What do eggs, silicone, whisky and peas have in common?
Or why should these things (or their remainders, like an empty dozen-eggs-box, an empty silicone sealant gun, an empty whisky bottle and about 10 large empty pea pods) end up together in a small pile under a bridge?
The possibilities are almost limitless. My mind is starting to spin a thread. Or, rather, more than one thread. Pick up a bit here, look at the length and strenght of this one over there, see how that one can be knotted together with others. Which one am I going to follow through long enough to put it into writing?
The little people living in the hedges near the bridge were having a feast. Someone had "found" a dozen-eggs-box which contained two slightly cracked eggs, the contents of which had begun to leak into the empty cups. For them, this wasn't a problem; their hands were small enough to scoop up the traces of raw egg and wash them down with the whisky left over in the bottle that had been thrown away by a certain civil servant from the nearby town on his way home, making sure that his wife would not find any incriminating clues in his car after he returned from a "business trip" that involved only himself and the voluptous brunette colleague he had been courting for months until she conceded to go away for a weekend with him.
The most adventurous of the little people's group dragged along an empty silicone sealant gun which made for some fun with the egg shells that could be tested for endurance against the pressure rod on the gun. The fun lasted until the last bit of egg shell was reduced to tiny crumbs which they hid under the now empty egg box.
Originally, the sealant gun had belonged to George. He had recently moved into his own flat and at first had been dizzy with the prospect of so much freedom after a rather unpleasant childhood and youth with dominating parents. The dizziness was soon replaced by worries about the state of the flat just as much as that of his finances. Such a lot of things needed doing and repairing! And even for minor repairs, when he resolved to get just the most necessary parts from the nearest B&Q, he ended up forking out a lot more money than he had expected. The shower basin was just one point on the seemingly endless list of to-dos, and George was rather proud of himself when he finally managed to seal it properly, hoping this was going to put an end to a wet bathroom floor every time he had a shower. Maybe a bit shortsightedly (but then again, George had never been the big planner), he had thrown the empty sealant gun away, not thinking that he was ever going to need one again.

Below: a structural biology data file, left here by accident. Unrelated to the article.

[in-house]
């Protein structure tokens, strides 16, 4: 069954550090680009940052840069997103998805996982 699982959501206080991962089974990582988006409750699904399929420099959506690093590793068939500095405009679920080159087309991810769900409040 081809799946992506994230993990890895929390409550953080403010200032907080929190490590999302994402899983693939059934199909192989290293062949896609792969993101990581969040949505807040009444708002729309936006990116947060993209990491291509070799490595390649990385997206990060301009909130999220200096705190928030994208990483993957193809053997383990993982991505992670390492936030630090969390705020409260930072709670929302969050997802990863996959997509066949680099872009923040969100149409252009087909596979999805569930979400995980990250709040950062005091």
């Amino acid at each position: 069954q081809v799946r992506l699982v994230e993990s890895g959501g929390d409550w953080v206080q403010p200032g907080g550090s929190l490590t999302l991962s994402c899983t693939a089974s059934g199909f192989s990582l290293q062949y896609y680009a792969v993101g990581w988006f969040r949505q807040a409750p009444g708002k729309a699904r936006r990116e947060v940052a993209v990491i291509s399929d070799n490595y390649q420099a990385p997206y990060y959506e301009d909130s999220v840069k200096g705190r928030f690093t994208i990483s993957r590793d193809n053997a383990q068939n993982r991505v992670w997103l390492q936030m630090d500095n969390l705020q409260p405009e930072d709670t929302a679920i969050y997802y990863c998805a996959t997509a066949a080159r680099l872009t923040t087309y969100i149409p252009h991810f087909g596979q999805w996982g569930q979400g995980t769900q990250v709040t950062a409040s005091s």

Peas are excellent when they are freshly picked, and the little people knew that. This time, they had ventured into Mrs. Braithwaite's garden that bordered the back of their hedgerow. They did not always take from the same gardens and houses; this would have seemed unfair to their little-people-codex of morale, besides being dangerous because it could make one of their "hosts" suspect something was going on and start setting up traps, and all kinds of unpleasant things could happen. But Mrs. Braithwaite was an elderly lady with rather poor eyesight and hearing, and it was highly unlikely she was even going to notice the disappearing of anything from her vegetable patch. So, the ten large pods full of deliciously sweet peas were the dessert at the feast.
When everybody's bellies were full and a very nice warm sleepiness (no doubt also due to the whisky) made itself felt among them, the little people retreated into their hedgerow homes.
An attentive listener, if one had happened to come by the place now, would have heard a faint snoring sound coming from the bushes, and would have probably put it down to the typical noise a hedgehog makes.
Next time you think you hear a hedgehog, think again.